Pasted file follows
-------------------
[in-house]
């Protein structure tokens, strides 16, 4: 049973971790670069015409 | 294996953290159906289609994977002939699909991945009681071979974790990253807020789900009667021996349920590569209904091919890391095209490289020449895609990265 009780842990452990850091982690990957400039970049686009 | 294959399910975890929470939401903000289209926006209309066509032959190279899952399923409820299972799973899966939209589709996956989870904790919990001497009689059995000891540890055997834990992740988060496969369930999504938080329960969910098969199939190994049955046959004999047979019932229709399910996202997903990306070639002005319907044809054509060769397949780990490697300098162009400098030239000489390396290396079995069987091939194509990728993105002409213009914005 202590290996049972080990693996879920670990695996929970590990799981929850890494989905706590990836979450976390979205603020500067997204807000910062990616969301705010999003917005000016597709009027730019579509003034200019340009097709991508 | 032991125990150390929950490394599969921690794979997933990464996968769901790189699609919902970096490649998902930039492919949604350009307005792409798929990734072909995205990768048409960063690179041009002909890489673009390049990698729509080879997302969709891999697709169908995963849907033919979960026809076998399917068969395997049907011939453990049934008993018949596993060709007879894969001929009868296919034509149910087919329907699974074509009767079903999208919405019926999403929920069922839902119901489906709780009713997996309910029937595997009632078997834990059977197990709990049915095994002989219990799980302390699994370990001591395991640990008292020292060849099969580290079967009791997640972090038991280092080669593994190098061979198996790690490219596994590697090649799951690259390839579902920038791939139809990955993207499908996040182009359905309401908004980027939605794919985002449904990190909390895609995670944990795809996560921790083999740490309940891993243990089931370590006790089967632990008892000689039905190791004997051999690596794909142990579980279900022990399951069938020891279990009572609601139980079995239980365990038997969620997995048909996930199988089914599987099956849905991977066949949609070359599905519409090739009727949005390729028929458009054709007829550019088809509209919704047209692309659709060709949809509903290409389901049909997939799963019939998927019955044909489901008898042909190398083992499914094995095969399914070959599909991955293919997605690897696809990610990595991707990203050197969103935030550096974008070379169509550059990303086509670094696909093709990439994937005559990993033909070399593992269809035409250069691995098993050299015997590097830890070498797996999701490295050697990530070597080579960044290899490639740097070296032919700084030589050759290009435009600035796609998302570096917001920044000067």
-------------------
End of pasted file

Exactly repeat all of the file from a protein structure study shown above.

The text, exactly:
[in-house]
């Protein structure tokens, strides 16, 4: 049973971790670069015409 | 294996953290159906289609994977002939699909991945009681071979974790990253807020789900009667021996349920590569209904091919890391095209490289020449895609990265 009780842990452990850091982690990957400039970049686009 | 294959399910975890929470939401903000289209926006209309066509032959190279899952399923409820299972799973899966939209589709996956989870904790919990001497009689059995000891540890055997834990992740988060496969369930999504938080329960969910098969199939190994049955046959004999047979019932229709399910996202997903990306070639002005319907044809054509060769397949780990490697300098162009400098030239000489390396290396079995069987091939194509990728993105002409213009914005 202590290996049972080990693996879920670990695996929970590990799981929850890494989905706590990836979450976390979205603020500067997204807000910062990616969301705010999003917005000016597709009027730019579509003034200019340009097709991508 | 032991125990150390929950490394599969921690794979997933990464996968769901790189699609919902970096490649998902930039492919949604350009307005792409798929990734072909995205990768048409960063690179041009002909890489673009390049990698729509080879997302969709891999697709169908995963849907033919979960026809076998399917068969395997049907011939453990049934008993018949596993060709007879894969001929009868296919034509149910087919329907699974074509009767079903999208919405019926999403929920069922839902119901489906709780009713997996309910029937595997009632078997834990059977197990709990049915095994002989219990799980302390699994370990001591395991640990008292020292060849099969580290079967009791997640972090038991280092080669593994190098061979198996790690490219596994590697090649799951690259390839579902920038791939139809990955993207499908996040182009359905309401908004980027939605794919985002449904990190909390895609995670944990795809996560921790083999740490309940891993243990089931370590006790089967632990008892000689039905190791004997051999690596794909142990579980279900022990399951069938020891279990009572609601139980079995239980365990038997969620997995048909996930199988089914599987099956849905991977066949949609070359599905519409090739009727949005390729028929458009054709007829550019088809509209919704047209692309659709060709949809509903290409389901049909997939799963019939998927019955044909489901008898042909190398083992499914094995095969399914070959599909991955293919997605690897696809990610990595991707990203050197969103935030550096974008070379169509550059990303086509670094696909093709990439994937005559990993033909070399593992269809035409250069691995098993050299015997590097830890070498797996999701490295050697990530070597080579960044290899490639740097070296032919700084030589050759290009435009600035796609998302570096917001920044000067």